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But mourn in vain-his vigorous arm shall fail,
Guilt fink him down, and angry Heav'n prevail;
No friendly hand to earth his limbs convey,

But dogs and vultures tear the bloated prey !

Yet, ah, fond heart! avert, kind Heaven, the ftroke,
My heart denies what trembling lips have spoke.
The varying accents real nature prove,

And only fhew how wild a thing is love.

Go, much-lov'd youth! with every bleffing crown'd,
And Laura's wishes ever guard thee round.
Me to the filent fhades, and fad retreat,
Where love's expiring flames forget their heat,
Death wooes all-powerful: ere he parts the clew,
Once more thy Laura bids her love adieu ;
Bids health and affluence every bliss afford,
Bids thee be lov'd, be happy, and ador'd!
In eafe, in mirth, glide each glad hour away;
No pain to spot thy fortune's cloudless day;
No figh to fwell, no tear to flow for me!

O grant, Heaven, all!-but grant thee conftancy!
Yet from my hand this last address receive;
This laft addrefs is all that hand can give.
In vain thy bark with spreading canvas flies,
If thefe fad lines fhall meet thy conscious eyes,
And, taught with winning eloquence to move,
The winds and waters waft the voice of love;
That voice, (O grant what dying lips implore!)
Afks but one tear from thee, and asks no more!

Then world, farewel! farewel life's fond defires,
Falfe flattering hopes, and love's tormenting fires.
Already, Death, before my clofing eyes
Thy airy forms and glimmering fhades arise.
Hark! hear I not for me yon paffing bell
Toll forth, with frequent paufe, it's fullen knell ?
Waits not for me yon fexton on his fpade,
Blithe whistling o'er the grave his toil has made?


Say, why yon hearfe with fading flowers is crown'd,
And midnight gales the deep-mouth'd dirge refound 2
Hail, fifter worms! and thou my kindred dust,
Secure to you my weary limbs I trust.

Dim burns life's lamp; O Death! thy work compleat,
give my
foul to gain her last retreat.
Such as before the birth of Nature fway'd,
Ere fpringing light the first Great Word obey'd.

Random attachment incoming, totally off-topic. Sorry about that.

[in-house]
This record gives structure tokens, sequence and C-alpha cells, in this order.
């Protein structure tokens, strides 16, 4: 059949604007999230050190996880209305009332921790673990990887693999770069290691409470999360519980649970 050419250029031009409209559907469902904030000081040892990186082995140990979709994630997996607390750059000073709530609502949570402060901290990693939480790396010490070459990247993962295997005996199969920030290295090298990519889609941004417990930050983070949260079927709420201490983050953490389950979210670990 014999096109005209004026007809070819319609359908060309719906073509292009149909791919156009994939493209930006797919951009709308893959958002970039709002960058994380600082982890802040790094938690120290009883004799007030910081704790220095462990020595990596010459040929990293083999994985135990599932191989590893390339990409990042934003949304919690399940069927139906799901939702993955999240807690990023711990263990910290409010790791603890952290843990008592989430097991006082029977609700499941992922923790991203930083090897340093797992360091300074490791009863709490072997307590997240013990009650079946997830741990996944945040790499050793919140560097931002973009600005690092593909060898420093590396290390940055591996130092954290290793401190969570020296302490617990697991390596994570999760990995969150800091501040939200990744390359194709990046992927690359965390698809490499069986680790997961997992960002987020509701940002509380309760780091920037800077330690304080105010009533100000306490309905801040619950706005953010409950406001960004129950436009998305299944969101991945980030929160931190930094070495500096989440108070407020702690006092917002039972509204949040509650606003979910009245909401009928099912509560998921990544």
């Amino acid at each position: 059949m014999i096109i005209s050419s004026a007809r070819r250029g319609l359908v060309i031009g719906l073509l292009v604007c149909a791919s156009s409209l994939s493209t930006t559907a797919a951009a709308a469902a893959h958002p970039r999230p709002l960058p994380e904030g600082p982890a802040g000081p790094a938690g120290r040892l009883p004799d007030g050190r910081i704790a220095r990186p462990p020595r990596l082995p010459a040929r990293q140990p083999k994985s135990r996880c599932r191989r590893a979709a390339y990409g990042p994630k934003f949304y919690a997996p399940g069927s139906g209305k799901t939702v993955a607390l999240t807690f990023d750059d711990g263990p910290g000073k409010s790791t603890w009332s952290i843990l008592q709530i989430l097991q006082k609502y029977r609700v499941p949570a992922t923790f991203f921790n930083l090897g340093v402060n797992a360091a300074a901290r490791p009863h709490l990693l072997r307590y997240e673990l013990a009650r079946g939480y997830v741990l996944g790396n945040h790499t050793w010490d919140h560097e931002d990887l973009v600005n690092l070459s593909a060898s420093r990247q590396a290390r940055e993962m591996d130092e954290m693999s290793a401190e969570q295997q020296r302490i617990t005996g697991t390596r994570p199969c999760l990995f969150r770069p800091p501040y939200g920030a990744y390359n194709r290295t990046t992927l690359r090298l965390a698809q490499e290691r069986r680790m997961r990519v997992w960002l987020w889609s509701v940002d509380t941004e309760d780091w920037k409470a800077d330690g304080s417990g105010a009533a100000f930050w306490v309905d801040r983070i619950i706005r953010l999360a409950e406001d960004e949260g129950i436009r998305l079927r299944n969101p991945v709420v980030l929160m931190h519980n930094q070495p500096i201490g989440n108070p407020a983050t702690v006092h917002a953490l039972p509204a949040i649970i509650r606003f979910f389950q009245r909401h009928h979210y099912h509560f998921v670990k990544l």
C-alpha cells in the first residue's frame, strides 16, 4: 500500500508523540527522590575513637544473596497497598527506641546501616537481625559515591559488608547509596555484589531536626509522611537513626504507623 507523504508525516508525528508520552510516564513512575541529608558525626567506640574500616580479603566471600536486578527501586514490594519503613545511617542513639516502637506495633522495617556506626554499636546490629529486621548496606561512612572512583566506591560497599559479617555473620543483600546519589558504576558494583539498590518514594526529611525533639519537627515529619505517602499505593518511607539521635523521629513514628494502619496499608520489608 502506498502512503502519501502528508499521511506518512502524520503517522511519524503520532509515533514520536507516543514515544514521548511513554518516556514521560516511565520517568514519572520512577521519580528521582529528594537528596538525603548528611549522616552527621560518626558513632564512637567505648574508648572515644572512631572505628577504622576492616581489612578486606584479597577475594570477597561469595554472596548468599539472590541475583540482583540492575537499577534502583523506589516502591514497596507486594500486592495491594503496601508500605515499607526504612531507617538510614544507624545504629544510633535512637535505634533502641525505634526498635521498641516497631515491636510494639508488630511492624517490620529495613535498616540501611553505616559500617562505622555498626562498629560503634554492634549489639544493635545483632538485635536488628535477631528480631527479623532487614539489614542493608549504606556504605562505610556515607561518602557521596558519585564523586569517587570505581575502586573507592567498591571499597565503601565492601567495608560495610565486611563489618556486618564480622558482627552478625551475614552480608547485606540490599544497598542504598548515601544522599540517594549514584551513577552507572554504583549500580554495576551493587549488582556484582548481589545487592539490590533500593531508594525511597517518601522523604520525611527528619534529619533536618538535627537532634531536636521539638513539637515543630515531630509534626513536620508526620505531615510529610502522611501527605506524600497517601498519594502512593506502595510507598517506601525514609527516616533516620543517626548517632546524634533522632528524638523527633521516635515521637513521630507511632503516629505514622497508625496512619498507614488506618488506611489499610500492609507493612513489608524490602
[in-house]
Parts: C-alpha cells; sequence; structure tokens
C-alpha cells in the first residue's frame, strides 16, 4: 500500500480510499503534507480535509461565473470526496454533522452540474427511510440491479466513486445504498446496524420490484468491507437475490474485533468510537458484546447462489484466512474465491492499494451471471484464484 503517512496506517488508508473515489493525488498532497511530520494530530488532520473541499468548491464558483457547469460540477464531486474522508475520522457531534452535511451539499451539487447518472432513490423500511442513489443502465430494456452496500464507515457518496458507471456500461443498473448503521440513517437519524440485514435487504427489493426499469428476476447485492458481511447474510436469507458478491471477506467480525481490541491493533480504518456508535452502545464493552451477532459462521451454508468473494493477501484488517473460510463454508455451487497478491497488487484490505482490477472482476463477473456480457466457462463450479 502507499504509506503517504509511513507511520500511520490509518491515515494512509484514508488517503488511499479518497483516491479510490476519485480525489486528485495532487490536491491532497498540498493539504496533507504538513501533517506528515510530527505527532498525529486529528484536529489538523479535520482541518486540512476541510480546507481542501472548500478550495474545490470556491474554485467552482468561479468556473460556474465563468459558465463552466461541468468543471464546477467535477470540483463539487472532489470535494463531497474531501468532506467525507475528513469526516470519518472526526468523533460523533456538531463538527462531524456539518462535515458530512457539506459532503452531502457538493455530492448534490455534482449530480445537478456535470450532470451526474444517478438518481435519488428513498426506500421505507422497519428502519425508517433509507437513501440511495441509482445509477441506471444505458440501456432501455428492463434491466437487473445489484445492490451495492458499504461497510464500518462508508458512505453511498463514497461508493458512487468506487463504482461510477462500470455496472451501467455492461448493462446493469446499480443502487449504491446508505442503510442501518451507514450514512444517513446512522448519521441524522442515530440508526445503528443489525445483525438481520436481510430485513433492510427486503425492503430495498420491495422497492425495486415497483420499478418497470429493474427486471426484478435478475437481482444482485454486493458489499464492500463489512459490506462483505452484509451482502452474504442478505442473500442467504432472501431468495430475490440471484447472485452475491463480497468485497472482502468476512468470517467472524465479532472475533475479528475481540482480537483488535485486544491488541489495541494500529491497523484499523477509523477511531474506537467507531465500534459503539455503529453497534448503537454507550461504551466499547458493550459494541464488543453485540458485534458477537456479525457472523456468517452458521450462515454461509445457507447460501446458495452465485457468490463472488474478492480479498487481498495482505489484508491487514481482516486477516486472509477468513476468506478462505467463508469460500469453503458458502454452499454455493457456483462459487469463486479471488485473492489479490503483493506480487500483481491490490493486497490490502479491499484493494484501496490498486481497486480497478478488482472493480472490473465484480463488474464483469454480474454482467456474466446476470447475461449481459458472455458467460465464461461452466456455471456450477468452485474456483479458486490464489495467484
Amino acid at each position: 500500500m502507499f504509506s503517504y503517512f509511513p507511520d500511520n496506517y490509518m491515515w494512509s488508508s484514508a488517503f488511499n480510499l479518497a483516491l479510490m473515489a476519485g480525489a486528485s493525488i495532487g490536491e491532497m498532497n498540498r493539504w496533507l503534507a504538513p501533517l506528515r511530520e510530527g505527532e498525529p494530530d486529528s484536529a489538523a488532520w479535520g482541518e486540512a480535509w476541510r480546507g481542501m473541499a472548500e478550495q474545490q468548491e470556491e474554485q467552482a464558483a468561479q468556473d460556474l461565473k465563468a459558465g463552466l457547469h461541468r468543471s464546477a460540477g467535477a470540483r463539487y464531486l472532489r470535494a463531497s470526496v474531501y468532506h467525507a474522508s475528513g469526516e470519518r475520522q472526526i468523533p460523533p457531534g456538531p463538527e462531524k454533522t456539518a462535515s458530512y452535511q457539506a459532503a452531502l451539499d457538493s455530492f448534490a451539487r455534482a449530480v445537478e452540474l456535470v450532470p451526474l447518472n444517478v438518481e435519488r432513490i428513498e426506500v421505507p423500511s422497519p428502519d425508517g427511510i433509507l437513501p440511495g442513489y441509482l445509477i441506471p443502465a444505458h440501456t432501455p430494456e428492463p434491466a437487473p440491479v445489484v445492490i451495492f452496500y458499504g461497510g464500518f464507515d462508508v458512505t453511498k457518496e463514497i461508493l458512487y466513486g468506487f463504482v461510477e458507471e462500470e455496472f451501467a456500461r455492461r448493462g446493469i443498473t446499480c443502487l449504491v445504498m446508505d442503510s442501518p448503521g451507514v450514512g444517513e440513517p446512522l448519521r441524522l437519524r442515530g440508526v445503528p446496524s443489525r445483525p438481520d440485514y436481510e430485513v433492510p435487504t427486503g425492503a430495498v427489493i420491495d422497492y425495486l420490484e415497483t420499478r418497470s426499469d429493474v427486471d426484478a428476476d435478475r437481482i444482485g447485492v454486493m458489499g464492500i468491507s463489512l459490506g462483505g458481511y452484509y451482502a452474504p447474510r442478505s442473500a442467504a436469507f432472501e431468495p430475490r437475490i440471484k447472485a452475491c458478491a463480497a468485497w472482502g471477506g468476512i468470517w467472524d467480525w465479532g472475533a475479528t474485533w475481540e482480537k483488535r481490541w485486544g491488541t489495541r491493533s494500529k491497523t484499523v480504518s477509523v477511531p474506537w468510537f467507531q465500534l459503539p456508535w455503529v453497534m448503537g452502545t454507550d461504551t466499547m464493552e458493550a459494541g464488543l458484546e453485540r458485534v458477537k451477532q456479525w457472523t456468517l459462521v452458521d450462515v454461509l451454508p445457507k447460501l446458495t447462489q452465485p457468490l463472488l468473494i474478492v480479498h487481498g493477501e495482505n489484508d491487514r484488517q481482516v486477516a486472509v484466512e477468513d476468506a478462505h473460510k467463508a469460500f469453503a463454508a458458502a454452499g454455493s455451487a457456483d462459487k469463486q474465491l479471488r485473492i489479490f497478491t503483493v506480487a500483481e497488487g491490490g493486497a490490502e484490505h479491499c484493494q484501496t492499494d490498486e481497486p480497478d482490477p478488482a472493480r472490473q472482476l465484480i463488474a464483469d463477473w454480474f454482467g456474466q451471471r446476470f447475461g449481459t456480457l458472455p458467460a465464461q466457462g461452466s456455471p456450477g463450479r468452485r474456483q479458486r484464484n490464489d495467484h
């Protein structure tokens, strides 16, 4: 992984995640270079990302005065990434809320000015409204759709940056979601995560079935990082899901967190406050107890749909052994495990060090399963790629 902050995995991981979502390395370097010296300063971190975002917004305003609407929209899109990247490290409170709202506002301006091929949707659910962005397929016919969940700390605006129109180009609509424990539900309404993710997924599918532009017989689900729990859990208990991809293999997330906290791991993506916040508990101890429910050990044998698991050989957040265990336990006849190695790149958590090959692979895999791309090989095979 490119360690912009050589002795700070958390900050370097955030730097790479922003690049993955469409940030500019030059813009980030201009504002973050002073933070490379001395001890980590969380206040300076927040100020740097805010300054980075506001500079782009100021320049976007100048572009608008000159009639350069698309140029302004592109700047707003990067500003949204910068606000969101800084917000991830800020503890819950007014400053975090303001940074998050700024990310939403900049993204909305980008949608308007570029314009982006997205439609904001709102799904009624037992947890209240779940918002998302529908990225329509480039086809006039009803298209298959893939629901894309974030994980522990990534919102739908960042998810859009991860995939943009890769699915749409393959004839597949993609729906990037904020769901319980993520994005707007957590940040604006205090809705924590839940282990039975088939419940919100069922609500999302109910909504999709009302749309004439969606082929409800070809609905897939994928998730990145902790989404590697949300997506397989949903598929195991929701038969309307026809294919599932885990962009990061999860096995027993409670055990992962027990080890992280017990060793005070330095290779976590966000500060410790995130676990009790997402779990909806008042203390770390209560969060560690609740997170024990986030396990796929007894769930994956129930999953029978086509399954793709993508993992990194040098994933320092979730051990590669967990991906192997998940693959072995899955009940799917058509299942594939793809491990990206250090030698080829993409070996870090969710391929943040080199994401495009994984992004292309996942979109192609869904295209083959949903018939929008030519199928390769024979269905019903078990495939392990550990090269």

Let filence reign; come, Fate, exert thy might
And, Darkness, wrap me in eternal night!






N the banks of the Styx, as a beautiful ghoft,

In resemblance the shade of the Goddess of Love,
Was revolving the days when a countefs and toast
She flaunted about in the regions above;

News arriv'd, which foon made all Elyfium to ring,
That the Fates a great monarch had fummon'd to rest,.

In calling Old England's late father and king

To a crown of reward in the realms of the bless'd.

My lady was vex'd to be robb'd of th' occafion,
By dying before him fo mal-a-propos,

Of seeing his royal young heir's coronation,
And making a party herfelf in the show.

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She therefore in hafte skipp'd away to the ferry

Here, Charon! you're empty; come, take over me ; • I'm refolv'd to go back to the world in your wherry, The only fine fight I e'er mifs'd of, to fee.'

Old Charon most civilly bow'd to my lady;
Stepp'd out of his wherry, and handed her in.
But finding she wanted a pafs, was as ready
Her ladyship roughly to turn out again.

Then skudding away to the court in a hurry,
Direct, for a passport, to Pluto she ran ;
And put Madam Proferpine into a flurry,

Who thought she was come to feduce her good man.

Gloomy Dis grimly fmil'd at the lady's request,

But more at her whimsical motive and reafon; And, having malignly a mind for a jeft,

Represented her fuit as a thing out of season.

I cannot,' faid he, lady fair,' with a frown,
Indulge ev'ry ghost in it's wanton defire ;

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But if for their fakes wife or husband come down,
I then might reftore the fond fouls they require.

Since Orpheus, however, in rifque of his life,

Long ago made us ftare with his mufick and paffion, Not a foul hath come down, or for husband or wife; . So that journies of this kind are quite out of fashion.

Yet, as you're a beauty, the favour I grant ye; • But wherefore again should you covet on earth, < To mix with a crowd, that perhaps only want ye To make you the theme of impertinent mirth ?

• Befides,

Befides, pretty lady, you're greatly mistaken,

If pleasure you promise yourself in the fight; For, unseen by your friends, by admirers forfaken, < There's none will regard an impalpable sprite.'

Nay, nay!' quoth the countefs, if that be the cafe,
Take your paffport again; I'll have no more chagrin :
A fig for fine fights, if unseen one's fine face!

• What fignifies seeing, if one is not seen!'




EEP filence reign'd, and dewy Night

Her filver veftment wore ;

The western gale breath'd calm delight,
And bufy day was o'er;

To hail Reflection's hour I rofe,

Each throbbing care at reft;
For facred Peace in mild repofe
Had lull'd my anxious breast,

The breezy mount, the mifty vale,
Alternately I ftray'd;

The Gothick fpire, the lonely cell,
My wandering eye survey'd :

Till, where the trembling beams of night
O'er limpid currents play'd,
Meandering-fix'd my roving fight

On deep Retirement's fhade.

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